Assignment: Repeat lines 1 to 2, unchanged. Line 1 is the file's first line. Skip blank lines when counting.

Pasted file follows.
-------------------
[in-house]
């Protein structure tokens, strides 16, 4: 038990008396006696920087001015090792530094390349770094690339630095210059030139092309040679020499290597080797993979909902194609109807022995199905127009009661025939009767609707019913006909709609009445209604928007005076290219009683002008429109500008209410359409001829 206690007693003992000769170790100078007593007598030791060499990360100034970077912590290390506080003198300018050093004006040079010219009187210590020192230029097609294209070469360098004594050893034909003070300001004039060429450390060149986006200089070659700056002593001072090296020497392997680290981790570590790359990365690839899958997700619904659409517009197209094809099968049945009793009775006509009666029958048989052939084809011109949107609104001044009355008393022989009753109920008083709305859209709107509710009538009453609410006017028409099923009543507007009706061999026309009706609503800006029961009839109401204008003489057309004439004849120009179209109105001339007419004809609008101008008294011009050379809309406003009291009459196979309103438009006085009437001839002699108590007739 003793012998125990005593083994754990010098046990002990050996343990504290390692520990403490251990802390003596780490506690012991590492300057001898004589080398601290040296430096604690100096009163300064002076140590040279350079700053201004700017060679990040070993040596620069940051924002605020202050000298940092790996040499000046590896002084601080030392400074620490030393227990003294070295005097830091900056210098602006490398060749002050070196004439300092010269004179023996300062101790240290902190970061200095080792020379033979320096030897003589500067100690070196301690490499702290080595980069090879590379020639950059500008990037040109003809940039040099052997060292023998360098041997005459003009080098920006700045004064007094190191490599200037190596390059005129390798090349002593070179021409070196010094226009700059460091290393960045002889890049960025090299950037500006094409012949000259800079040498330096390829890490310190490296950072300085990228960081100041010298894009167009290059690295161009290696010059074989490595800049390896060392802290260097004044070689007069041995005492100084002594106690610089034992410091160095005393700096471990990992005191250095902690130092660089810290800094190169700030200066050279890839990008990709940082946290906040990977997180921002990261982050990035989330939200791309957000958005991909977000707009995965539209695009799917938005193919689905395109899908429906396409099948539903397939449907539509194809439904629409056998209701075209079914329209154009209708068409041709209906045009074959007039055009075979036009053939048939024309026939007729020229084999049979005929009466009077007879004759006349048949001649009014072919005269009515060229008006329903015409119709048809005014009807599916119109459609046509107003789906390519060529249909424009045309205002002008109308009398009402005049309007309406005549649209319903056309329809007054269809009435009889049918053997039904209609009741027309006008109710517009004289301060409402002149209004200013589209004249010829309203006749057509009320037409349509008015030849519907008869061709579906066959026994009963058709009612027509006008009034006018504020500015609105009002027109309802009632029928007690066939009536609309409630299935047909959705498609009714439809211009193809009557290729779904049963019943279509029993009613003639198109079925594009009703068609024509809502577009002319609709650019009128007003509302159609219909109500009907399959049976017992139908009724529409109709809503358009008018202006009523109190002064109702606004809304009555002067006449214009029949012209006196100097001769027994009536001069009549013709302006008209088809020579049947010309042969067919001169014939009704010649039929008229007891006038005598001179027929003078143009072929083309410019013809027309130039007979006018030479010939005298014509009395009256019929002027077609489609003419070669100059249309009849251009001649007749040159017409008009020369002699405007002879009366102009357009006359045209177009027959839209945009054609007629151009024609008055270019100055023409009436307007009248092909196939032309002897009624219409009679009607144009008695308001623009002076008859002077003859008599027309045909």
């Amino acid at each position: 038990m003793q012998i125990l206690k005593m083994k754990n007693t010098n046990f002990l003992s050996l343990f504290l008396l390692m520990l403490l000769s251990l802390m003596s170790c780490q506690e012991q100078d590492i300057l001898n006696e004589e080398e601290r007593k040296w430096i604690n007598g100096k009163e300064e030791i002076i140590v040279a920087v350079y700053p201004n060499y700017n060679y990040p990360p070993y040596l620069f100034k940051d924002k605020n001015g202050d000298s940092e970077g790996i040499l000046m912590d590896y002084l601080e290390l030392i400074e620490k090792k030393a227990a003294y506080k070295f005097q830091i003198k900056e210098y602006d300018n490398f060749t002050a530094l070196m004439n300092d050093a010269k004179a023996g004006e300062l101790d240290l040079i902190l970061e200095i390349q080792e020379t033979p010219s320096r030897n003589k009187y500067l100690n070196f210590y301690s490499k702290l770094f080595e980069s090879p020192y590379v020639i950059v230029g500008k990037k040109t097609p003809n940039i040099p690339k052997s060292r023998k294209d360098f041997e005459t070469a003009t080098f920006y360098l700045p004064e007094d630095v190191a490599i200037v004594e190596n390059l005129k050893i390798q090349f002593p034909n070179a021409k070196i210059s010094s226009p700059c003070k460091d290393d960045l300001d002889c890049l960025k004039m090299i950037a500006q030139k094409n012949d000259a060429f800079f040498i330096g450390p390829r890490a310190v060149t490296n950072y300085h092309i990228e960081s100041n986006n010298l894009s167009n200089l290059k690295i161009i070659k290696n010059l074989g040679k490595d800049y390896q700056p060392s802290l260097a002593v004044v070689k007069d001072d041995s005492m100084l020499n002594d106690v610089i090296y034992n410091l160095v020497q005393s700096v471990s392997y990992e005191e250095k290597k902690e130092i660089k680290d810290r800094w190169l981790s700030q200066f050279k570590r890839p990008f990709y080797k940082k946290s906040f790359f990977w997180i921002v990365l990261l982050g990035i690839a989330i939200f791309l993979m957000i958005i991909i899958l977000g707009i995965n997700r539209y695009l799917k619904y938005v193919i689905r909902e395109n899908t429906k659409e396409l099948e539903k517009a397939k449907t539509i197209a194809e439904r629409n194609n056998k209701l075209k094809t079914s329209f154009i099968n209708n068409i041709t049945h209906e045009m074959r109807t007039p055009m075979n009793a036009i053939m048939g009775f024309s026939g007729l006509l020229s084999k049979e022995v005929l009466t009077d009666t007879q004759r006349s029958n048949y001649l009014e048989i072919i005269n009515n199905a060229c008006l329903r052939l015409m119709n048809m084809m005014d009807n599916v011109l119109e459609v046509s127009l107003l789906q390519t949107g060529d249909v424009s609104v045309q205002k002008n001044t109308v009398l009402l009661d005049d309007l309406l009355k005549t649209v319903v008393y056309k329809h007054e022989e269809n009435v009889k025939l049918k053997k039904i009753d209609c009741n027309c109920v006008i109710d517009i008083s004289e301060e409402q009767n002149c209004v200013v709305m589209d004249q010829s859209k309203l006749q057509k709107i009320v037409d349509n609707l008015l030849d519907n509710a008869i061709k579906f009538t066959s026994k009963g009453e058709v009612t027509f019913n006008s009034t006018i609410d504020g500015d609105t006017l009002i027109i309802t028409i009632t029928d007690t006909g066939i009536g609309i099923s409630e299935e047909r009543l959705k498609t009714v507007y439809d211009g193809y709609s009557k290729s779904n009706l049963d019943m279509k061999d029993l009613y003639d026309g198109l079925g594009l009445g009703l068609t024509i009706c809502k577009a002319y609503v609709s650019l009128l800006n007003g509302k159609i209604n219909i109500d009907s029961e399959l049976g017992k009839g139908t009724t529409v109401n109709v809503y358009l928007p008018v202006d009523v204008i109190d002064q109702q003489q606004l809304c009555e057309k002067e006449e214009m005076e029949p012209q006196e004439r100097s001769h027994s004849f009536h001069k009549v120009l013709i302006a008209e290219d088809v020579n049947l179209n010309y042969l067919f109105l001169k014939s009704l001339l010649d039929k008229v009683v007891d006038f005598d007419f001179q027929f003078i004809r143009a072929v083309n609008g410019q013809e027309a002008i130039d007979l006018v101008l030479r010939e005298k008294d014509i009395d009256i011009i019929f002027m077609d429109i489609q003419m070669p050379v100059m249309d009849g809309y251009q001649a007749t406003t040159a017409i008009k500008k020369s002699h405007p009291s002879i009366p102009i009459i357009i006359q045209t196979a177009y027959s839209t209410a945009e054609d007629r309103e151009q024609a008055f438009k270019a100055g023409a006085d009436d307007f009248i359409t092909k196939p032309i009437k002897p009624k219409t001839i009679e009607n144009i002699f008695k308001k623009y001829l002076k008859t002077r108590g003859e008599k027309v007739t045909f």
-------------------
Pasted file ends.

[in-house]
């Protein structure tokens, strides 16, 4: 038990008396006696920087001015090792530094390349770094690339630095210059030139092309040679020499290597080797993979909902194609109807022995199905127009009661025939009767609707019913006909709609009445209604928007005076290219009683002008429109500008209410359409001829 206690007693003992000769170790100078007593007598030791060499990360100034970077912590290390506080003198300018050093004006040079010219009187210590020192230029097609294209070469360098004594050893034909003070300001004039060429450390060149986006200089070659700056002593001072090296020497392997680290981790570590790359990365690839899958997700619904659409517009197209094809099968049945009793009775006509009666029958048989052939084809011109949107609104001044009355008393022989009753109920008083709305859209709107509710009538009453609410006017028409099923009543507007009706061999026309009706609503800006029961009839109401204008003489057309004439004849120009179209109105001339007419004809609008101008008294011009050379809309406003009291009459196979309103438009006085009437001839002699108590007739 003793012998125990005593083994754990010098046990002990050996343990504290390692520990403490251990802390003596780490506690012991590492300057001898004589080398601290040296430096604690100096009163300064002076140590040279350079700053201004700017060679990040070993040596620069940051924002605020202050000298940092790996040499000046590896002084601080030392400074620490030393227990003294070295005097830091900056210098602006490398060749002050070196004439300092010269004179023996300062101790240290902190970061200095080792020379033979320096030897003589500067100690070196301690490499702290080595980069090879590379020639950059500008990037040109003809940039040099052997060292023998360098041997005459003009080098920006700045004064007094190191490599200037190596390059005129390798090349002593070179021409070196010094226009700059460091290393960045002889890049960025090299950037500006094409012949000259800079040498330096390829890490310190490296950072300085990228960081100041010298894009167009290059690295161009290696010059074989490595800049390896060392802290260097004044070689007069041995005492100084002594106690610089034992410091160095005393700096471990990992005191250095902690130092660089810290800094190169700030200066050279890839990008990709940082946290906040990977997180921002990261982050990035989330939200791309957000958005991909977000707009995965539209695009799917938005193919689905395109899908429906396409099948539903397939449907539509194809439904629409056998209701075209079914329209154009209708068409041709209906045009074959007039055009075979036009053939048939024309026939007729020229084999049979005929009466009077007879004759006349048949001649009014072919005269009515060229008006329903015409119709048809005014009807599916119109459609046509107003789906390519060529249909424009045309205002002008109308009398009402005049309007309406005549649209319903056309329809007054269809009435009889049918053997039904209609009741027309006008109710517009004289301060409402002149209004200013589209004249010829309203006749057509009320037409349509008015030849519907008869061709579906066959026994009963058709009612027509006008009034006018504020500015609105009002027109309802009632029928007690066939009536609309409630299935047909959705498609009714439809211009193809009557290729779904049963019943279509029993009613003639198109079925594009009703068609024509809502577009002319609709650019009128007003509302159609219909109500009907399959049976017992139908009724529409109709809503358009008018202006009523109190002064109702606004809304009555002067006449214009029949012209006196100097001769027994009536001069009549013709302006008209088809020579049947010309042969067919001169014939009704010649039929008229007891006038005598001179027929003078143009072929083309410019013809027309130039007979006018030479010939005298014509009395009256019929002027077609489609003419070669100059249309009849251009001649007749040159017409008009020369002699405007002879009366102009357009006359045209177009027959839209945009054609007629151009024609008055270019100055023409009436307007009248092909196939032309002897009624219409009679009607144009008695308001623009002076008859002077003859008599027309045909």